JEFFERSON CITY, Mo. - On Monday, the Missouri Nondiscrimination Act (MONA) was introduced in the Missouri House of Representatives for the 21st consecutive year. The LGBTQ nondiscrimination legislation was first introduced by former Rep. Steve McLuckie (D-44-Kansas City) in 1998.

MONA would add sexual orientation and gender identity to Missouri’s Human Rights Act, which currently prohibits discrimination in employment, housing, and public accommodations for other protected categories, including race, sex and national origin.

HB208 was pre-filed ahead of the 2019 legislative session, which begins on Jan. 9th, by openly gay Rep. Greg Razer (D-25-Kansas City).

There are over 1,200 businesses, including multiple Fortune 500 companies, in Missouri that continue to strongly urge the Missouri Legislature to pass MONA.

Last year, MONA was passed out of committee in the House for the first time in three years. In 2013, the Senate voted in favor of passing the legislation out of the full Senate Chamber.

Razer spoke about the Missouri Nondiscrimination Act in a wide-ranging interview with #Boom in October:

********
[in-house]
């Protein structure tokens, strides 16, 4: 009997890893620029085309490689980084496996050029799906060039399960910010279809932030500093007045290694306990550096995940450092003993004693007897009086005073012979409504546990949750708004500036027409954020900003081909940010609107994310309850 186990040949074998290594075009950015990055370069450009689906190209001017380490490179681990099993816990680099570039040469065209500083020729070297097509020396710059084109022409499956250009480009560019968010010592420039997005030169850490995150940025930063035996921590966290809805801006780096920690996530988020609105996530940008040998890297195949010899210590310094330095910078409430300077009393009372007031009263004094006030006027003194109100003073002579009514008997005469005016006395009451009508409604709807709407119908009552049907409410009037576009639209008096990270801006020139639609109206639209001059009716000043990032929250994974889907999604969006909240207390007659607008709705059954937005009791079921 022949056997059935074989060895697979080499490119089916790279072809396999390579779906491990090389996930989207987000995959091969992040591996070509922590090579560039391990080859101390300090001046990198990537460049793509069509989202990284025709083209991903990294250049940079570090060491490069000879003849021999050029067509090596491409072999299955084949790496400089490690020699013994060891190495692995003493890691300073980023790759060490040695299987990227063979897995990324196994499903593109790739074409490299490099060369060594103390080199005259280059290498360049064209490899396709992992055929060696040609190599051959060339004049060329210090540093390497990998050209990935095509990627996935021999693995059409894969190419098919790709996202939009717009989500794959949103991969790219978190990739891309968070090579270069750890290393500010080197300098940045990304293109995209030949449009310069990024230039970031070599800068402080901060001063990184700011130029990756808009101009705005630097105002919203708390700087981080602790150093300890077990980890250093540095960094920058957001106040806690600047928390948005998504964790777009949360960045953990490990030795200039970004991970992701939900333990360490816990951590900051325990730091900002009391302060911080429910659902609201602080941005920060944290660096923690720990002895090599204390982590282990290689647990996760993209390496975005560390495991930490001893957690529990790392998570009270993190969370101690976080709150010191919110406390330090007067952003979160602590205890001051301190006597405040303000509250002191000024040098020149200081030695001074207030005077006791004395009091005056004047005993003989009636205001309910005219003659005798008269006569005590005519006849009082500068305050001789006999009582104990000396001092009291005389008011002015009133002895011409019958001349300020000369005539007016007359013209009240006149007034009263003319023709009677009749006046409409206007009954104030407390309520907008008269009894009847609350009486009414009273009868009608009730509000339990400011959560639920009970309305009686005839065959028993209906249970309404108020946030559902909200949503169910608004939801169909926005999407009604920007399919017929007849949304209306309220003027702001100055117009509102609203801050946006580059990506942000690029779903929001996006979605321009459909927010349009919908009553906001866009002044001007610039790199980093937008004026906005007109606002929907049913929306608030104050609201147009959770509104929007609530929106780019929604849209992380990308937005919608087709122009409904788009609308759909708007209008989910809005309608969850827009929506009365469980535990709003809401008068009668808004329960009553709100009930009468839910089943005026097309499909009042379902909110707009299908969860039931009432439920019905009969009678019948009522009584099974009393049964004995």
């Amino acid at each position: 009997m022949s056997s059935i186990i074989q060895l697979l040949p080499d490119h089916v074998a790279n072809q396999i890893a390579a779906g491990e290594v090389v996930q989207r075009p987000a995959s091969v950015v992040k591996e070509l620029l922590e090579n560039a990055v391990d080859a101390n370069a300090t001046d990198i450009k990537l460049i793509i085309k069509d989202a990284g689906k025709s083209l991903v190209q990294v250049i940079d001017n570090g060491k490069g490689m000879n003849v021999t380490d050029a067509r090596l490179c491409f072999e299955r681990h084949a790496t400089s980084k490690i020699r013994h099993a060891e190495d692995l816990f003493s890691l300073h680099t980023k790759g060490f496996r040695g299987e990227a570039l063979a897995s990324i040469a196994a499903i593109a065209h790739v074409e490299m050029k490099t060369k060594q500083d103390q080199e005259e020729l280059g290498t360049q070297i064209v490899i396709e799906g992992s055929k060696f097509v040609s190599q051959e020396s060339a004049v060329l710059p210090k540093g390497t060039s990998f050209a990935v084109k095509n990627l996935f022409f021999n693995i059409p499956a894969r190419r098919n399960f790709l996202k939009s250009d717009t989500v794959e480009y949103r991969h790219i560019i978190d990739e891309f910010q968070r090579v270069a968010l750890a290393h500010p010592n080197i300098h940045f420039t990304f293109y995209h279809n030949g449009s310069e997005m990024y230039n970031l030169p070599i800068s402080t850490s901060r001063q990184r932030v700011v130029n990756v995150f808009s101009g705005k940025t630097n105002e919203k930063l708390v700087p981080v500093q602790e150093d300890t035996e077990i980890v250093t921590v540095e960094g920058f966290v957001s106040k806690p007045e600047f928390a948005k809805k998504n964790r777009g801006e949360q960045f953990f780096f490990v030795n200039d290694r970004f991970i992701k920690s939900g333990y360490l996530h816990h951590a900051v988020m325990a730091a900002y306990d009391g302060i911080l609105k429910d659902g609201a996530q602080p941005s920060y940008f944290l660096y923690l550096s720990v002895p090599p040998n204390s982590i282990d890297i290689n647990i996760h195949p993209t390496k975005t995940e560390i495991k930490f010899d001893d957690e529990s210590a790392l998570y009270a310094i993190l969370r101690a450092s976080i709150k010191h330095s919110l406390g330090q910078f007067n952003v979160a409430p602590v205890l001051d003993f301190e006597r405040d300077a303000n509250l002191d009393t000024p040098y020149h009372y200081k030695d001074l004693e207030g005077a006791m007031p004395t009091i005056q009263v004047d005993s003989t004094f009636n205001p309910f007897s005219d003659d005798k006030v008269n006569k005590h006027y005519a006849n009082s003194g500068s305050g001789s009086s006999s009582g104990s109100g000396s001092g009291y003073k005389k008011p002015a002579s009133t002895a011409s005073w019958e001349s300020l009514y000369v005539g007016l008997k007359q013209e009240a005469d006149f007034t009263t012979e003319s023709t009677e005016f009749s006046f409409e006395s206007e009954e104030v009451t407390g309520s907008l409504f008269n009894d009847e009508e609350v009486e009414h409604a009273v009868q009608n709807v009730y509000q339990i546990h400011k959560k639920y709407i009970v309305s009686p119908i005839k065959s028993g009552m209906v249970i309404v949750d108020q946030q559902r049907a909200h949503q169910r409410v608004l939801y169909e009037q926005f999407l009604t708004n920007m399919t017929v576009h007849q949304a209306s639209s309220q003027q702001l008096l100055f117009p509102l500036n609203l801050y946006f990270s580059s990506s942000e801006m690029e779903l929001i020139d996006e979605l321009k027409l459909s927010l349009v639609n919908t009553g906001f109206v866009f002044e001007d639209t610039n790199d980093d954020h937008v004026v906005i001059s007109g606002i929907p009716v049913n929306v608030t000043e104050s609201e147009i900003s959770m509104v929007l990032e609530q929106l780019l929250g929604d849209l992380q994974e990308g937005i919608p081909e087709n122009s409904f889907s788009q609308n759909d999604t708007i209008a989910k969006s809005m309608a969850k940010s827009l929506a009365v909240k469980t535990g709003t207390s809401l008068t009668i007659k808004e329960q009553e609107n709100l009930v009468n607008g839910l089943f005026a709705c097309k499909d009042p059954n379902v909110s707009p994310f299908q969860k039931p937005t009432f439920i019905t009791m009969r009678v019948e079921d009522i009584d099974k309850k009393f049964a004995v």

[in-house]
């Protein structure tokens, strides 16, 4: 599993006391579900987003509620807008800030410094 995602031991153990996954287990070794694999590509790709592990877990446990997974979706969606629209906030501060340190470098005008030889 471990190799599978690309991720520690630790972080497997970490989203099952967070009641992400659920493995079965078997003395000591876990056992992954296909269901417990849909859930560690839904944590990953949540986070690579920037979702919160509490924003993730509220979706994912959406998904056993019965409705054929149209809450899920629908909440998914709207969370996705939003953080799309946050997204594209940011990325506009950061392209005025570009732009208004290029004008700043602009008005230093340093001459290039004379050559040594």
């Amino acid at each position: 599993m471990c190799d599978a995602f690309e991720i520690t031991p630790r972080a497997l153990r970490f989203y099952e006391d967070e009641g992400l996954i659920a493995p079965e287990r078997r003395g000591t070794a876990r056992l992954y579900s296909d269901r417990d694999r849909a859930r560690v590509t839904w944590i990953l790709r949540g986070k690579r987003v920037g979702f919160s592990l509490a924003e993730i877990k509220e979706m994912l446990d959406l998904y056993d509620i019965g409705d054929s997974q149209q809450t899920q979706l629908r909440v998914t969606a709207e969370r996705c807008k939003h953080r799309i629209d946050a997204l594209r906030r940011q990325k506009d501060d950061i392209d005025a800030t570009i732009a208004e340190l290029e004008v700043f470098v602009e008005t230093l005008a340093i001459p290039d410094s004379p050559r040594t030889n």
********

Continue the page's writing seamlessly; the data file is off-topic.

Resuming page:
"This will be the 21st consecutive year MONA has been introduced. Including my time working from PROMO, I personally have been fighting to pass this legislation since 2004. Do I think we now have the votes in the House to pass it? Yes. What we need is for Missourians who support the legislation to reach out to officials in Jefferson City and voice their support. After I file the bill it's then up to incoming House Speaker Elijah Hahr to assign it to committee. The quicker he does that the better. People around the state can reach out to his office and encourage him to 'get MONA to committee'. Then we need citizens to call their legislators and express support for the bill. Here's the problem though, most of the people reading this are already represented by pro-LGBT members. So how do we reach suburban and rural legislators? I suspect many of you are like me - you grew up in rural Missouri - you have friends and family who are still there. We need to encourage our friends and family to reach out to their legislator. That suburban or rural legislator needs to hear from his/her constituent. They need to know that someone in their own district cares about LGBT issues, and is watching their vote on MONA. Only when those two things begin to happen will we see movement, because now these legislators are only hearing from the extreme right wing in their district when it comes to our issues. Let's change that."



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